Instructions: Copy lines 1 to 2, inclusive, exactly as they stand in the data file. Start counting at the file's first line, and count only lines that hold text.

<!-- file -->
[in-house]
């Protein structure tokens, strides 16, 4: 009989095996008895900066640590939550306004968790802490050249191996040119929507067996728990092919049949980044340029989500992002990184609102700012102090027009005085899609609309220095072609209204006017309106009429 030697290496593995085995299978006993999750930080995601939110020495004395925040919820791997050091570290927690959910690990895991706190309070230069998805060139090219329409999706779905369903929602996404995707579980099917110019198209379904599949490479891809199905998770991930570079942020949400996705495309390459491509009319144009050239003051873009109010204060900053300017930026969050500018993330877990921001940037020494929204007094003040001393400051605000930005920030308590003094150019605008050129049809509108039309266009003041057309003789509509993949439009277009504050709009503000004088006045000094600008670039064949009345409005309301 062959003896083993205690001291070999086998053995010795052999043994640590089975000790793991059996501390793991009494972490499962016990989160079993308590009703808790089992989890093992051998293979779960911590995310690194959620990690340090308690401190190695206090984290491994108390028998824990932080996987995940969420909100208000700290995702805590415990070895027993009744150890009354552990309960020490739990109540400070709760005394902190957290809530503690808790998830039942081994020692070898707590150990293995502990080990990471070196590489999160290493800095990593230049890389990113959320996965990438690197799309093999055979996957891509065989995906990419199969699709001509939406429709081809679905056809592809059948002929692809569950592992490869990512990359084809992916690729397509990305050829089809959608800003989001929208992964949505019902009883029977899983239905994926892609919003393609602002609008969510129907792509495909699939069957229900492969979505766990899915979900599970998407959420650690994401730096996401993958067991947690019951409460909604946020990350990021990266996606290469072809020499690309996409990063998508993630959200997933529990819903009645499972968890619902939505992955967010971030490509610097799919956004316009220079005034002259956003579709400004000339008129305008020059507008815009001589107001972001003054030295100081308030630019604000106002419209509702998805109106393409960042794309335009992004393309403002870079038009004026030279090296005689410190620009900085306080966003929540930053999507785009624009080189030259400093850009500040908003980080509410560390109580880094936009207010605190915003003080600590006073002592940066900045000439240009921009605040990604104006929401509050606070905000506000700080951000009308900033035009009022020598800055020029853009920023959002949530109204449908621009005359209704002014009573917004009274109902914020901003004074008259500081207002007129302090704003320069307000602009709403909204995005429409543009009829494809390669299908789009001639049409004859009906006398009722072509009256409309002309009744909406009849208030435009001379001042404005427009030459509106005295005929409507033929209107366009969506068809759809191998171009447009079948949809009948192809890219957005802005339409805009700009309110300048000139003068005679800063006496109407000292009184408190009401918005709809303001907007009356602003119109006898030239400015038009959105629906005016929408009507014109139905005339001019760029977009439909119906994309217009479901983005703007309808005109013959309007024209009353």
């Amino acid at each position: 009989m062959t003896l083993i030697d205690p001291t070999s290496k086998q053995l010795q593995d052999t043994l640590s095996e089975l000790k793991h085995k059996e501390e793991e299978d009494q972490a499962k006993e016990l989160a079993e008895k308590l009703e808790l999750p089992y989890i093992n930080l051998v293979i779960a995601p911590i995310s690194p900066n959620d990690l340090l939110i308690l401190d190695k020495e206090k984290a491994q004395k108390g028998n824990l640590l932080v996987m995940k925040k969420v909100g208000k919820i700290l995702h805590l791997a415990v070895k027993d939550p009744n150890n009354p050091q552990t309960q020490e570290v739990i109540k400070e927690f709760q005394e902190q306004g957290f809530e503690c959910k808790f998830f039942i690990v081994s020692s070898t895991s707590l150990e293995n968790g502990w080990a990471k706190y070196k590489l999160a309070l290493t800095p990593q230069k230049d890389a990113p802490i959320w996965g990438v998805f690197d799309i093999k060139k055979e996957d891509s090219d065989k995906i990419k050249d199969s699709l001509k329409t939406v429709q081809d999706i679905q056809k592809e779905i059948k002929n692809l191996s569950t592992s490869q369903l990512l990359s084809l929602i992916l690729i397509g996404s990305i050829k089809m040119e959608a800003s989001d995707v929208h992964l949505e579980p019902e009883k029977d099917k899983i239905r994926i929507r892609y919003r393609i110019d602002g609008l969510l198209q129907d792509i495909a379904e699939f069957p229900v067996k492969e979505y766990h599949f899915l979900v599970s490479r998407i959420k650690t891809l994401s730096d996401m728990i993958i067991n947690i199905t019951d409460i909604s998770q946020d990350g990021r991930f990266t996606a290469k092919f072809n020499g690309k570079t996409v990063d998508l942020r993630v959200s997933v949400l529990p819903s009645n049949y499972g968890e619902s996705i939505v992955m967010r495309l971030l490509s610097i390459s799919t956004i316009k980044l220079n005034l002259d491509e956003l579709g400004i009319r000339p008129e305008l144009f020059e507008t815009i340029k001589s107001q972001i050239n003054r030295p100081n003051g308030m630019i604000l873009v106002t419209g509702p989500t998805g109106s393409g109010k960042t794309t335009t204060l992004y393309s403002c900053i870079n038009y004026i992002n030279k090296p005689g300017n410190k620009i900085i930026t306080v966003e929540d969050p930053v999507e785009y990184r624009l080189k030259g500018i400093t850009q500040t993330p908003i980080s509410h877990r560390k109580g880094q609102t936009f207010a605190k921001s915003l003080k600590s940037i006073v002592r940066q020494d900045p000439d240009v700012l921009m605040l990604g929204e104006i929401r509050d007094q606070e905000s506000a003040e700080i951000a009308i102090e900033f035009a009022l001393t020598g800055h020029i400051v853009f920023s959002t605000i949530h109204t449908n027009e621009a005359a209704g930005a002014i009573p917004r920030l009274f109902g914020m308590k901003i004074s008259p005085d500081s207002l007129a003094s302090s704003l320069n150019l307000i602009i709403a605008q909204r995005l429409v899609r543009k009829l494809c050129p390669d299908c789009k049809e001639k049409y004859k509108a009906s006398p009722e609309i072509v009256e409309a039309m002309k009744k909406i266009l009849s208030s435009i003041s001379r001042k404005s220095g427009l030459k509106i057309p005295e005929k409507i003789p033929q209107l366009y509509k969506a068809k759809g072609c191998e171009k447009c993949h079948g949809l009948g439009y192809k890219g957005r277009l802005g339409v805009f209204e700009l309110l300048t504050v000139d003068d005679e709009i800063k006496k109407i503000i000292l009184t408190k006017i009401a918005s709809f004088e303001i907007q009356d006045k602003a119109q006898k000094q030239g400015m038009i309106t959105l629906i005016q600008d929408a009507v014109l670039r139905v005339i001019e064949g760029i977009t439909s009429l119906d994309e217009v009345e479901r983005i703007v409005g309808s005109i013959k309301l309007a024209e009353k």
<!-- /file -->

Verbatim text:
[in-house]
């Protein structure tokens, strides 16, 4: 009989095996008895900066640590939550306004968790802490050249191996040119929507067996728990092919049949980044340029989500992002990184609102700012102090027009005085899609609309220095072609209204006017309106009429 030697290496593995085995299978006993999750930080995601939110020495004395925040919820791997050091570290927690959910690990895991706190309070230069998805060139090219329409999706779905369903929602996404995707579980099917110019198209379904599949490479891809199905998770991930570079942020949400996705495309390459491509009319144009050239003051873009109010204060900053300017930026969050500018993330877990921001940037020494929204007094003040001393400051605000930005920030308590003094150019605008050129049809509108039309266009003041057309003789509509993949439009277009504050709009503000004088006045000094600008670039064949009345409005309301 062959003896083993205690001291070999086998053995010795052999043994640590089975000790793991059996501390793991009494972490499962016990989160079993308590009703808790089992989890093992051998293979779960911590995310690194959620990690340090308690401190190695206090984290491994108390028998824990932080996987995940969420909100208000700290995702805590415990070895027993009744150890009354552990309960020490739990109540400070709760005394902190957290809530503690808790998830039942081994020692070898707590150990293995502990080990990471070196590489999160290493800095990593230049890389990113959320996965990438690197799309093999055979996957891509065989995906990419199969699709001509939406429709081809679905056809592809059948002929692809569950592992490869990512990359084809992916690729397509990305050829089809959608800003989001929208992964949505019902009883029977899983239905994926892609919003393609602002609008969510129907792509495909699939069957229900492969979505766990899915979900599970998407959420650690994401730096996401993958067991947690019951409460909604946020990350990021990266996606290469072809020499690309996409990063998508993630959200997933529990819903009645499972968890619902939505992955967010971030490509610097799919956004316009220079005034002259956003579709400004000339008129305008020059507008815009001589107001972001003054030295100081308030630019604000106002419209509702998805109106393409960042794309335009992004393309403002870079038009004026030279090296005689410190620009900085306080966003929540930053999507785009624009080189030259400093850009500040908003980080509410560390109580880094936009207010605190915003003080600590006073002592940066900045000439240009921009605040990604104006929401509050606070905000506000700080951000009308900033035009009022020598800055020029853009920023959002949530109204449908621009005359209704002014009573917004009274109902914020901003004074008259500081207002007129302090704003320069307000602009709403909204995005429409543009009829494809390669299908789009001639049409004859009906006398009722072509009256409309002309009744909406009849208030435009001379001042404005427009030459509106005295005929409507033929209107366009969506068809759809191998171009447009079948949809009948192809890219957005802005339409805009700009309110300048000139003068005679800063006496109407000292009184408190009401918005709809303001907007009356602003119109006898030239400015038009959105629906005016929408009507014109139905005339001019760029977009439909119906994309217009479901983005703007309808005109013959309007024209009353």